After Record Deportations, Obama May Turn To More 'Humane' Options
ROBERT SIEGEL, HOST:
From NPR News, this is ALL THING CONSIDERED. I'm Robert Siegel.
MELISSA BLOCK, HOST:
And I'm Melissa Block. We begin with the week in politics and an announcement from the White House about immigration policy. The Obama administration has deported a record number of illegal immigrants, more than any previous administration, but now, the president says he's considering more humane options. As NPR's Scott Horsley tells us, that's likely to cheer immigration activists and anger some congressional Republicans.
SCOTT HORSLEY, BYLINE: The White House said the only way to fix what it calls the country's broken immigration system is with comprehensive legislation. But while the Senate has passed a bipartisan bill, there's no sign of movement in the Republican-controlled House, so White House spokesman Jay Carney says the Homeland Security secretary, Jay Johnson, will look for steps the administration can take on its own.
JAY CARNEY: What the president has asked Secretary Johnson to do is to insure that within the confines of the law, we are carrying out these policies in the most humane way possible because he is very cognizant of the pain that families who are separated have been feeling as a result of deportations.
HORSLEY: Nearly two million illegal immigrants have been expelled from the country on Obama's watch and the president's been under mounting pressure from immigration activists to dial that back.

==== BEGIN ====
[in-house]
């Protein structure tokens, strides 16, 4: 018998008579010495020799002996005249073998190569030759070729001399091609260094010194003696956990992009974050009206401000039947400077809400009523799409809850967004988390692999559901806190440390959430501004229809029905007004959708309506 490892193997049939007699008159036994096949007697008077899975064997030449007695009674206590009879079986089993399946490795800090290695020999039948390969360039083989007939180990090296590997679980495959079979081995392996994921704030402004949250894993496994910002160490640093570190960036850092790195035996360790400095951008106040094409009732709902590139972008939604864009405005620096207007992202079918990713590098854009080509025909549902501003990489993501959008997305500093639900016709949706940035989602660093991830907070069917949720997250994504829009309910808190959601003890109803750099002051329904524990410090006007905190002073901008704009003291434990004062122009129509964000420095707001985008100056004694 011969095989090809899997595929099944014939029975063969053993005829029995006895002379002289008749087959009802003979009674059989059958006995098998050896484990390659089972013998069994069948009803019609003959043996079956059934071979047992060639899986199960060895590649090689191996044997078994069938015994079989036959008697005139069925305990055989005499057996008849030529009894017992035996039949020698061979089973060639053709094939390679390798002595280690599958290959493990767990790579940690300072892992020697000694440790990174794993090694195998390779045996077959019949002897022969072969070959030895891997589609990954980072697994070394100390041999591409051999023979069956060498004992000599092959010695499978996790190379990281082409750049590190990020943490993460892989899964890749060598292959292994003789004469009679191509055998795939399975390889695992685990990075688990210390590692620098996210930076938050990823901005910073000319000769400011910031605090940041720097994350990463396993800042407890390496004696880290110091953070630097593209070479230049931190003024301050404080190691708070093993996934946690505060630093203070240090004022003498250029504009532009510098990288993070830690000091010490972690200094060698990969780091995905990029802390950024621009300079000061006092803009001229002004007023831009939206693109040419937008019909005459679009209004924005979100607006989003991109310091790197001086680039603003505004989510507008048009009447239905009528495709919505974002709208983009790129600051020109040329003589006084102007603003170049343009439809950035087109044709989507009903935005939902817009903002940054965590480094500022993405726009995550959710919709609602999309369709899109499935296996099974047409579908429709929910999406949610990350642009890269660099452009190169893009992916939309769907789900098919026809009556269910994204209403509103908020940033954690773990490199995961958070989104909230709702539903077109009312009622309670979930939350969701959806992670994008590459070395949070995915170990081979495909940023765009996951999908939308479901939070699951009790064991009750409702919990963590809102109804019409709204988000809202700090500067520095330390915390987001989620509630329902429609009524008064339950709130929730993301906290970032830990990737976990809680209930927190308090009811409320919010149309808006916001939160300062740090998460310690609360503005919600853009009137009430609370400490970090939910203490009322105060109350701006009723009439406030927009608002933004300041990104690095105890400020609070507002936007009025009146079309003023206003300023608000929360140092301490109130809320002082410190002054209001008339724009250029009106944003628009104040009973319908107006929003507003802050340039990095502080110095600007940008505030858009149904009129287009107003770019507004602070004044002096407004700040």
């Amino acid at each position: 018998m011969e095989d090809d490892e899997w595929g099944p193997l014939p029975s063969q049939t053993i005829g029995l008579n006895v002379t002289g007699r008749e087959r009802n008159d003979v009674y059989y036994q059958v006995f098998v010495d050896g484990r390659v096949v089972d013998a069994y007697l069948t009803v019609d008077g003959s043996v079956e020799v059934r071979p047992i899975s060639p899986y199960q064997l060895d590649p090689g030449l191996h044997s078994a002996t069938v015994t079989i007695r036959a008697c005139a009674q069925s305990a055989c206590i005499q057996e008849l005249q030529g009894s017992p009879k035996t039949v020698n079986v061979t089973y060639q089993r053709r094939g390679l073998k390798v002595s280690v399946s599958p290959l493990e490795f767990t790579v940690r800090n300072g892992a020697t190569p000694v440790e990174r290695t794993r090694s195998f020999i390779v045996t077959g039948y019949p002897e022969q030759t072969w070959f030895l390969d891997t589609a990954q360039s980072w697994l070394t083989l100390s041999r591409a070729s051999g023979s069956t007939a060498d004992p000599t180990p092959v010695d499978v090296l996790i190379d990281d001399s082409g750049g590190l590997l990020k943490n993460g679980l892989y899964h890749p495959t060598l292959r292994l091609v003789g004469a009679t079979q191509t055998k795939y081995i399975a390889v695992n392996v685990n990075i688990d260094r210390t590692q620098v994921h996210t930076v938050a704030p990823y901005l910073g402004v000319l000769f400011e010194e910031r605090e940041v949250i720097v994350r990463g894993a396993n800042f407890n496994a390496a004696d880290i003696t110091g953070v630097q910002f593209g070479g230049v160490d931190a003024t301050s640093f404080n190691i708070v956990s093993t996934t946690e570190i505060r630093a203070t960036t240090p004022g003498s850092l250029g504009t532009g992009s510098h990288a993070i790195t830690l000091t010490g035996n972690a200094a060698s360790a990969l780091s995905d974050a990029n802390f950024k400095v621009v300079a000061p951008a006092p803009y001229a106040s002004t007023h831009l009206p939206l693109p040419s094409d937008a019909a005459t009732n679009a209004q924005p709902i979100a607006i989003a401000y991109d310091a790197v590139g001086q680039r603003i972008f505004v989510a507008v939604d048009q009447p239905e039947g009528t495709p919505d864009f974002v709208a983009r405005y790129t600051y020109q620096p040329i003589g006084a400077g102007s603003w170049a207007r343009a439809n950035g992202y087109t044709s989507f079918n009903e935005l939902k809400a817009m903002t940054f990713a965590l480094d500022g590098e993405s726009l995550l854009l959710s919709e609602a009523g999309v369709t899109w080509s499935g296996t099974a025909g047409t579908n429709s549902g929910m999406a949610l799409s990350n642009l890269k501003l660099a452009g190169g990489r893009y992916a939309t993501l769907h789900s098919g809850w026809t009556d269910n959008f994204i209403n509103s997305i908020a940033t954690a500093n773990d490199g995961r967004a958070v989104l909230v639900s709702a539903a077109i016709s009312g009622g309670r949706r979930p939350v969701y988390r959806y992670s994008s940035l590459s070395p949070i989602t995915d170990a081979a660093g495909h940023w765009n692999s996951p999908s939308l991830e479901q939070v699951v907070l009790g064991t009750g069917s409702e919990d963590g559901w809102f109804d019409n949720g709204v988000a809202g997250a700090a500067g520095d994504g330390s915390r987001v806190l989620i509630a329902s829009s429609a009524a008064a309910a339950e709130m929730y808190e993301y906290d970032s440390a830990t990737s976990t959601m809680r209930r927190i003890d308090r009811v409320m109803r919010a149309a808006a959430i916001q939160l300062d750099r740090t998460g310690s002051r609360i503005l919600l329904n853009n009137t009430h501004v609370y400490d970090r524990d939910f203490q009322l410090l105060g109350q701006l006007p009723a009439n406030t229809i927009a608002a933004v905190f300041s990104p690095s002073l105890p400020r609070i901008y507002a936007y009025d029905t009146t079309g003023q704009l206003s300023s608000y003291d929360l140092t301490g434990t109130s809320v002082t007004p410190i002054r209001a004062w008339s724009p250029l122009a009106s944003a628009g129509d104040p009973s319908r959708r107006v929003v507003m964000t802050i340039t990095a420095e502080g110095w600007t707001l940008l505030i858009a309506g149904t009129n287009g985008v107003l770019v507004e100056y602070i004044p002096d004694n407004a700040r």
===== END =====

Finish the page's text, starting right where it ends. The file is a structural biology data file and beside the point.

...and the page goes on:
(SOUNDBITE OF PROTEST)
HORSLEY: Last fall, the president told hecklers in San Francisco he'll keep working for a legislative fix, but said he's powerless to halt the deportations on his own.
PRESIDENT BARACK OBAMA: If, in fact, I could solve all these problems without passing laws in Congress, then I would do so. But we're also a nation of laws. That's part of our tradition.
HORSLEY: But in a meeting with Latino lawmakers yesterday, the president showed a newfound willingness to adjust. Illinois Congressman Luis Gutierrez who heads an immigration taskforce says it's clear that pleas from the community got through.
REPRESENTATIVE LUIS GUTIERREZ: Look, the president said there was nothing he could do about it. Yesterday, he says we're looking at options. I think that's a step in the right direction.
HORSLEY: It's not the first time Obama's taken such a step. In 2012, the administration temporarily stopped deporting young people who had been brought to the country illegally as children. Gutierrez says the president could go further, for instance by allowing the parents of those young people to remain in the country and by granting hardship waivers to other illegal immigrants.
Congressional Republicans have already criticized Obama for selective enforcement of immigration laws and a spokesman for House Speaker John Boehner warns any further changes by the White House would make it even harder to push an immigration overhaul through Congress. Gutierrez says immigration activists will continue to put pressure on Boehner and his fellow Republicans. They'll also keep the heat on Democrats whose political fortunes depend on a strong Latino turnout in November.
GUTIERREZ: You will see the base looking at Democrats and looking at their allies and saying you can do more.
HORSLEY: Gutierrez plans to meet with administration officials to discuss possible enforcement changes soon after lawmakers return from their spring break. Scott Horsley, NPR News, Washington.
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